Other recent examples include the upcoming tranquility playscape on the grounds of the Madison Heights Public Library, funded by another national nonprofit, KABOOM! That project will be completed by this winter and will feature a variety of interactive elements on the lawn of the library, located at 240 W. 13 Mile Road. The city also now has two outdoor murals — one at Rosie’s Park and another at Civic Center Park — and a new playscape at Wildwood Park features numerous accessibility features, making it well-suited for children of all ability levels.

“Throughout the strategic planning process, we have been able to align the city budget and operations with community priorities. This allows us to quickly react when we see outside funding opportunities such as this program with (the National Fitness Campaign) and Priority Health, and the KABOOM! grant that are in line with our vision for the future,” Marsh said. “We are dedicated to bringing exciting quality-of-life enhancements to the city, especially when we can use outside funding to enhance programs and offerings.”

Members of the Madison Heights City Council shared their thoughts in a series of emails.

“The Fitness Court is a really terrific exercise offering the city can provide our residents that is relatively easy to maintain and beneficial for all people of all ages,” said Madison Heights City Councilman Robert Corbett. “What’s really nice about it is that many, if not all of the stations are easily accessible for individuals of all physical capabilities and ages.

“The city manager and staff deserve a round of applause for identifying these funding opportunities and pursuing it aggressively for all the residents of our city,” he continued. “And what’s nice is, because of a partial grant funding, it’s something that doesn’t conflict or compete with other programming for precious dollars in our city budget. Really, it’s win-win for everybody!”

Madison Heights City Councilman Mark Bliss said the Fitness Court fulfills a wish he has heard from residents in the past.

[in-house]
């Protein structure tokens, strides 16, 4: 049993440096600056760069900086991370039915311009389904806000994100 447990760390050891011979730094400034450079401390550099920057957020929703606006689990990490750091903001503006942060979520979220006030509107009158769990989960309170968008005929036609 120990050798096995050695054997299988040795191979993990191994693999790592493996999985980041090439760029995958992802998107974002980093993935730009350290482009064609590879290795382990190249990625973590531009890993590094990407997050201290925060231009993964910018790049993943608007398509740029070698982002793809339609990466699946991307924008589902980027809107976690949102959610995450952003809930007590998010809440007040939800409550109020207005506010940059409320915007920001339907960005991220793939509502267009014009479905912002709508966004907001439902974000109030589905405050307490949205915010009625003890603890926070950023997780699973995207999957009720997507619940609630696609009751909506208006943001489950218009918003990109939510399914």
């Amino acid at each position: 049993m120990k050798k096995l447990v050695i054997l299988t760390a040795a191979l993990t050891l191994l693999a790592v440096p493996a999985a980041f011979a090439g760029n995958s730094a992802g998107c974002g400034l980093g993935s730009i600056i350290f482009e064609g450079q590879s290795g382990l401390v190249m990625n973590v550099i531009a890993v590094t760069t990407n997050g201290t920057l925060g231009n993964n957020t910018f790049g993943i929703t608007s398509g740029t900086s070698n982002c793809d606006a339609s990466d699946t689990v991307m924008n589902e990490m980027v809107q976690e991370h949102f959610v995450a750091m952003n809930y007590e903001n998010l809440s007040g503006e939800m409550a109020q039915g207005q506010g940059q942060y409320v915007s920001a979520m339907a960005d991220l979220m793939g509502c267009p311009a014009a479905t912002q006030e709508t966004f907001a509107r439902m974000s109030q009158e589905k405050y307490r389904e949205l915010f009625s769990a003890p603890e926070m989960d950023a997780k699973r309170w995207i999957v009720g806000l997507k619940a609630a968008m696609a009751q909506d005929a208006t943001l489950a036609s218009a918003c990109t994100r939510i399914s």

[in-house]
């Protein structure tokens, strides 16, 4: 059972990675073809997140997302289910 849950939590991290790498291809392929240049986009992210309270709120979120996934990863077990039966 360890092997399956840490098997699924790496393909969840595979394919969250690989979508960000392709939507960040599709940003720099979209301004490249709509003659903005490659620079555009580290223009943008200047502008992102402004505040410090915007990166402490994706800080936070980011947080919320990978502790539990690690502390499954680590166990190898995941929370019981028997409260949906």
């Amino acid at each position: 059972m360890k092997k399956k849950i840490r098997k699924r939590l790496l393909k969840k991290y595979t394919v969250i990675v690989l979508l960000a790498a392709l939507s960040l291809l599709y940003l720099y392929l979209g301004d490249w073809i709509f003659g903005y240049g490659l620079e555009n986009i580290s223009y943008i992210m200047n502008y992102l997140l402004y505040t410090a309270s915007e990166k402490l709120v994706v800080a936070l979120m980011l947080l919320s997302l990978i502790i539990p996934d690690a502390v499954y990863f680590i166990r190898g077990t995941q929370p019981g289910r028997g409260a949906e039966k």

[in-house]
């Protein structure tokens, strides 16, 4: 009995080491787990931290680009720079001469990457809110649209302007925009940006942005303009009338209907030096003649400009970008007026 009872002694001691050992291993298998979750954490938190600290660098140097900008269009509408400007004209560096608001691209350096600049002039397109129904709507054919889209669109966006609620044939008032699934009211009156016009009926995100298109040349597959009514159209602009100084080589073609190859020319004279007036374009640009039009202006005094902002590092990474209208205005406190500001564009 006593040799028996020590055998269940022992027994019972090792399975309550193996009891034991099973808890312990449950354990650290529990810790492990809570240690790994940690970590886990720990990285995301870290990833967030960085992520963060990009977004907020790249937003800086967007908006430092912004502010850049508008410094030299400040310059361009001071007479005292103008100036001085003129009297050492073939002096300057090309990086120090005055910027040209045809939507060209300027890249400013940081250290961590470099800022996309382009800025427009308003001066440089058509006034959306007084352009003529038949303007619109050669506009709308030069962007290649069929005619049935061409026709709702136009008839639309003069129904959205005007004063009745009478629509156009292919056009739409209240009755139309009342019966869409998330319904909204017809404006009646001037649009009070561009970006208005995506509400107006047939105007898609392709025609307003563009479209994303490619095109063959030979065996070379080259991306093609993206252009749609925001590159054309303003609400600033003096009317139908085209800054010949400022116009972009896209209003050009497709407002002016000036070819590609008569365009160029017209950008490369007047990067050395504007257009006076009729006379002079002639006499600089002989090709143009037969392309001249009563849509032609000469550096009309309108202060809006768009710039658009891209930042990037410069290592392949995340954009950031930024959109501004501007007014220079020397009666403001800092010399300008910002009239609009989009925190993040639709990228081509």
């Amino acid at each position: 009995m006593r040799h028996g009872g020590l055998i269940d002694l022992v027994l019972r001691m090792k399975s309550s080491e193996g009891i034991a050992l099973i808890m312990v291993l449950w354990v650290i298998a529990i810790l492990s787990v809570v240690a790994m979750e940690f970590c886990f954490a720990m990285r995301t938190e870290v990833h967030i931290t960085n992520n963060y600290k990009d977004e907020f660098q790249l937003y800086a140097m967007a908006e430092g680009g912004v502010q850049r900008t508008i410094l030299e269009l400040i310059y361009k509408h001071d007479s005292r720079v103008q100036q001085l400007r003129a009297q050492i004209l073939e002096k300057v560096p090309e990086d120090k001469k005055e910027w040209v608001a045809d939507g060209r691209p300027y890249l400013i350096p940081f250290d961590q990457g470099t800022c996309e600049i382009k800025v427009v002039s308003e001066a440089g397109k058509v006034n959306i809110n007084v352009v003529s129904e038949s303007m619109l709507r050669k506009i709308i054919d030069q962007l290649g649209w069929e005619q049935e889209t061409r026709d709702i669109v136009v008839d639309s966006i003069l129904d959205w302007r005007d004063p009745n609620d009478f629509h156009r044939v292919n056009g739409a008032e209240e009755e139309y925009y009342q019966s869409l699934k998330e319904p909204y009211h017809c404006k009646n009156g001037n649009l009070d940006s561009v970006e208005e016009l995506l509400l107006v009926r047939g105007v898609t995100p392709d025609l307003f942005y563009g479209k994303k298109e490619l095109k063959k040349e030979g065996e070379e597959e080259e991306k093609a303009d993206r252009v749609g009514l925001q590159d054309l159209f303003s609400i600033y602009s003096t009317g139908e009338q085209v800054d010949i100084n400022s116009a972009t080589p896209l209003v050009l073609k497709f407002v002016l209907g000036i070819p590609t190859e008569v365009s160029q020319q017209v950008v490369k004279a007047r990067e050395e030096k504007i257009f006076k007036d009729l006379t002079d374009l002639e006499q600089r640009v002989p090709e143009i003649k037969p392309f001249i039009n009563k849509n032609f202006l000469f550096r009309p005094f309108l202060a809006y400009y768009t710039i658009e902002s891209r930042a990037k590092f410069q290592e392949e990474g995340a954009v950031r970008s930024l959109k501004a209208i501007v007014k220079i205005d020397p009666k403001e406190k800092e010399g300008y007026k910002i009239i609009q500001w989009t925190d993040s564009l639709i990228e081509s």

“When (City Councilmember Emily) Rohrbach and I did our town hall on quality-of-life initiatives, a fitness-themed park amenity was brought up by residents of all ages as a way that we can drive some added excitement into our parks system. That’s why we included it in our ‘5-5-5 Plan’ of quality-of-life initiatives to do within five years,” Bliss said. “I’m thrilled that we were not only able to complete it earlier than planned, but we were able to leverage grant money that allows us to stretch our budget, and hopefully complete more of those ‘5-5-5 Plan’ initiatives.

“Our parks system is just that — a system,” Bliss said. “Parks aren’t supposed to be identical, but instead have unique amenities that fit the location and fill a need that hasn’t been covered at our other parks. That’s why converting an underutilized basketball court that was desperately in need of repairs into our city’s first Fitness Court is so appealing. Not only will it be great for all of the residents within walking distance, it will also be a great destination for residents looking for that type of activity.”

Madison Heights Mayor Roslyn Grafstein said that attractions like the murals, play areas and Fitness Court are place-making opportunities that attract people to the city and generate foot traffic for local businesses.

“As well, increasing the walkability of our neighborhoods helps improve the sense of safety and community in the area,” Grafstein said. “I am thrilled that we were able to apply for and receive funding for the Fitness Court with such a short turnaround time. … We are still seeking sponsorship for the remainder of the funds, and I am confident businesses in the area will want to contribute to this permanent structure that will be used by residents and visitors for years to come.”

She said that businesses looking to sponsor the Fitness Court can contact her via email at or by calling (248) 716-4723.

For more information on the National Fitness Campaign, visit